Lower mortgage rates fail to attract new homebuyers

Market Trend

Lower mortgage rates fail to attract new homebuyers

Rates for most types of mortgages continued to retreat last week from highs set during the first week in May, but lower rates failed to rekindle homebuyer demand for loans.

The Mortgage Bankers Association’s Weekly Mortgage Applications Survey found demand for purchase loans was virtually unchanged last week from the week before, rising by a seasonally adjusted 0.2 percent. Compared to a year ago, applications for purchase loans were down 16 percent.

“The 30-year fixed rate declined for the second straight week to 5.46 percent but remains well above what borrowers were used to over the past two years,” said MBA forecaster Joel Kan, in a statement.

The MBA survey found applications to refinance existing mortgages were down 4 percent week-over-week, and 75 percent from a year ago.

“Higher mortgage rates are also impacting purchase market conditions, as the purchase index remained close to lows last seen in the spring of 2020 when a significant portion of activity was put on hold due to the onset of the pandemic,” Kan said. “Currently, higher rates, low inventory, and high prices are keeping prospective buyers out of the market.”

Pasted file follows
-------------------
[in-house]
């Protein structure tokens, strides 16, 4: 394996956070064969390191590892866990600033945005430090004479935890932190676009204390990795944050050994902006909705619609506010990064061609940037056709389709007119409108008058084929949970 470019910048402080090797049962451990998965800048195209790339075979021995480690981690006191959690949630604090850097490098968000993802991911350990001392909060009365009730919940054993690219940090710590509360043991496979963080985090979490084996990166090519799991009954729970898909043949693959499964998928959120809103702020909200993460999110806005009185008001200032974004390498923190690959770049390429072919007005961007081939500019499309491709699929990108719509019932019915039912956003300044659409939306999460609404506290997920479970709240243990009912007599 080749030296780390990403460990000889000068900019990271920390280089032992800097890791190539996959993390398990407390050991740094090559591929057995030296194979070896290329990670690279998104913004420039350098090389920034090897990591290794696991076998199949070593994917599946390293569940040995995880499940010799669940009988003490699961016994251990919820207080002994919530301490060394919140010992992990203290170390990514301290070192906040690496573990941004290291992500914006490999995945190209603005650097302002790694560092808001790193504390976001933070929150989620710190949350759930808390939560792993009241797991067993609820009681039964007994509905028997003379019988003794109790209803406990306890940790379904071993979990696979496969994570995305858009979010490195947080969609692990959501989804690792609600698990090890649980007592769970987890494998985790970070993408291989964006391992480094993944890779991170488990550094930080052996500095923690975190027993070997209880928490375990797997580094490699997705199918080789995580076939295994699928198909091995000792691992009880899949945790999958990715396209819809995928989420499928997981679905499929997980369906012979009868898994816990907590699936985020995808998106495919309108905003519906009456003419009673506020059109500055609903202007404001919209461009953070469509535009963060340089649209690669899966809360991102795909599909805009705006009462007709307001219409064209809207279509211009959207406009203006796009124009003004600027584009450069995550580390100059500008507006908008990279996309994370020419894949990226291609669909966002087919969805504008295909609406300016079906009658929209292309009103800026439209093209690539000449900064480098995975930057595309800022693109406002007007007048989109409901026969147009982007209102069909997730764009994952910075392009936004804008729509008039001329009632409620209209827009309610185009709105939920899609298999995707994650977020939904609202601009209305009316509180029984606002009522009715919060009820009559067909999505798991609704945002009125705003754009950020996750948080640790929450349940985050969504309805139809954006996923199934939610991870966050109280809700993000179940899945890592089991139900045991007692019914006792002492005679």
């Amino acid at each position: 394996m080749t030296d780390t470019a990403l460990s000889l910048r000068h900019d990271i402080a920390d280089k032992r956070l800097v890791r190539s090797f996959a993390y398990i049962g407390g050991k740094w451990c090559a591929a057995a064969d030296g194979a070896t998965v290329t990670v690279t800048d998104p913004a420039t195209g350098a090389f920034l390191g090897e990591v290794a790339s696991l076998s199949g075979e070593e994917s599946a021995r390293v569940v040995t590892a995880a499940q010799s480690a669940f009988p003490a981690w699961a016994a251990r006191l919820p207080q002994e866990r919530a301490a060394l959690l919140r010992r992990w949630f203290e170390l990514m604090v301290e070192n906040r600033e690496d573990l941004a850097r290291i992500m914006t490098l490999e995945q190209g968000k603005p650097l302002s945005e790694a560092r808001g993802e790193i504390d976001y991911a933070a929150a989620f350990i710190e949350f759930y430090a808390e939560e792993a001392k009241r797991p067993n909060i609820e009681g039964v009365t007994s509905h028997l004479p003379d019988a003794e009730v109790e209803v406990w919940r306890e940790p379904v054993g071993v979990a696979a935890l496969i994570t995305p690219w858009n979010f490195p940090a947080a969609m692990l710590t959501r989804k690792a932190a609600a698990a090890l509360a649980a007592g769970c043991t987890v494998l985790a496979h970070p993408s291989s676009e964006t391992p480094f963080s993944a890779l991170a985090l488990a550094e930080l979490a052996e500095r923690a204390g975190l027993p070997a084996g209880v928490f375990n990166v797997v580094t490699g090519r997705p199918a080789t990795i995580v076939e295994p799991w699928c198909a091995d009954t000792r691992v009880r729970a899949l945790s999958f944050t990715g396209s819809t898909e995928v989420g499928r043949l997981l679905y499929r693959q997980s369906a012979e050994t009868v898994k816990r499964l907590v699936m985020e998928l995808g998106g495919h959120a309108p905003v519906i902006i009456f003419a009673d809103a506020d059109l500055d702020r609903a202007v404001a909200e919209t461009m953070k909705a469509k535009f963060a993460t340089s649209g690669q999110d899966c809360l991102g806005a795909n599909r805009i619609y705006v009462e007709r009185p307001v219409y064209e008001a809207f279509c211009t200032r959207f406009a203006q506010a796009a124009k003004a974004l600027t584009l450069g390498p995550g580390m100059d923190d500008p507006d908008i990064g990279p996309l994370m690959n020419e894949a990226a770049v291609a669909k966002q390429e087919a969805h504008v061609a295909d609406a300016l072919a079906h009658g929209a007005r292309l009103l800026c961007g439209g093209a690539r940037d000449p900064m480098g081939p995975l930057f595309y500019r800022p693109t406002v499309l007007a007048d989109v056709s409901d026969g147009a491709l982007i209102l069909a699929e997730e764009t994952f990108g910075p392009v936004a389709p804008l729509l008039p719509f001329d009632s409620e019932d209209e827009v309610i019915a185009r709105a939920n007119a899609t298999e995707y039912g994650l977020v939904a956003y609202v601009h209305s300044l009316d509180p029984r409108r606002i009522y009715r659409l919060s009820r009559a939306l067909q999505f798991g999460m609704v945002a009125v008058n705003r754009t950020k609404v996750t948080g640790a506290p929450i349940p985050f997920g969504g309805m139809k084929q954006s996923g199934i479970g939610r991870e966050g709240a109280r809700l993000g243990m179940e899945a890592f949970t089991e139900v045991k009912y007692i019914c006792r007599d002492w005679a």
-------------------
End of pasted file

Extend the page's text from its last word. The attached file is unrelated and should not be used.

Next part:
For the week ending May 20, the MBA reported average rates for the following types of loans:

  • For 30-year fixed-rate conforming mortgages (loan balances of $647,200 or less), rates averaged 5.46 percent, down from 5.49 percent the week before. With points decreasing to 0.60 from 0.74 (including the origination fee) for 80 percent loan-to-value ratio (LTV) loans, the effective rate also decreased.

  • Rates for 30-year fixed-rate jumbo mortgages (loan balances greater than $647,200) averaged 5.02 percent, down from 5.03 percent the week before. With points decreasing to 0.41 from 0.61 (including the origination fee) for 80 percent LTV loans, the effective rate also decreased.

  • For 30-year fixed-rate FHA mortgages, rates averaged 5.36, up from 5.32 percent the week before. With points increasing to 0.82 from 0.71 (including the origination fee) for 80 percent LTV loans, the effective rate also increased.

  • Rates for 15-year fixed-rate mortgages averaged 4.72 percent, down from 4.73 percent the week before. With points decreasing to 0.70 from 0.82 (including the origination fee) for 80 percent LTV loans, the effective rate decreased from last week.

  • For 5/1 adjustable-rate mortgage (ARM) loans, rates averaged 4.49 percent, down from 4.42 percent the week before. With points increasing to 0.76 from 0.73 (including the origination fee) for 80 percent LTV loans, the effective rate increased from last week.


After rising more than two full percentage points this year — from 3.409 percent on Jan. 3 to a 2022 peak of 5.593 percent on May 6 — rates on 30-year fixed-rate mortgages have been trending down, according to the Optimal Blue Mortgage Market Indices (OBMMI). That trend continued this week as investors seeking safety from Tuesday’s stock market sell-off piled into bonds and mortgage-backed securities, CNBC reported.

Feb 4, 2021 For Buyers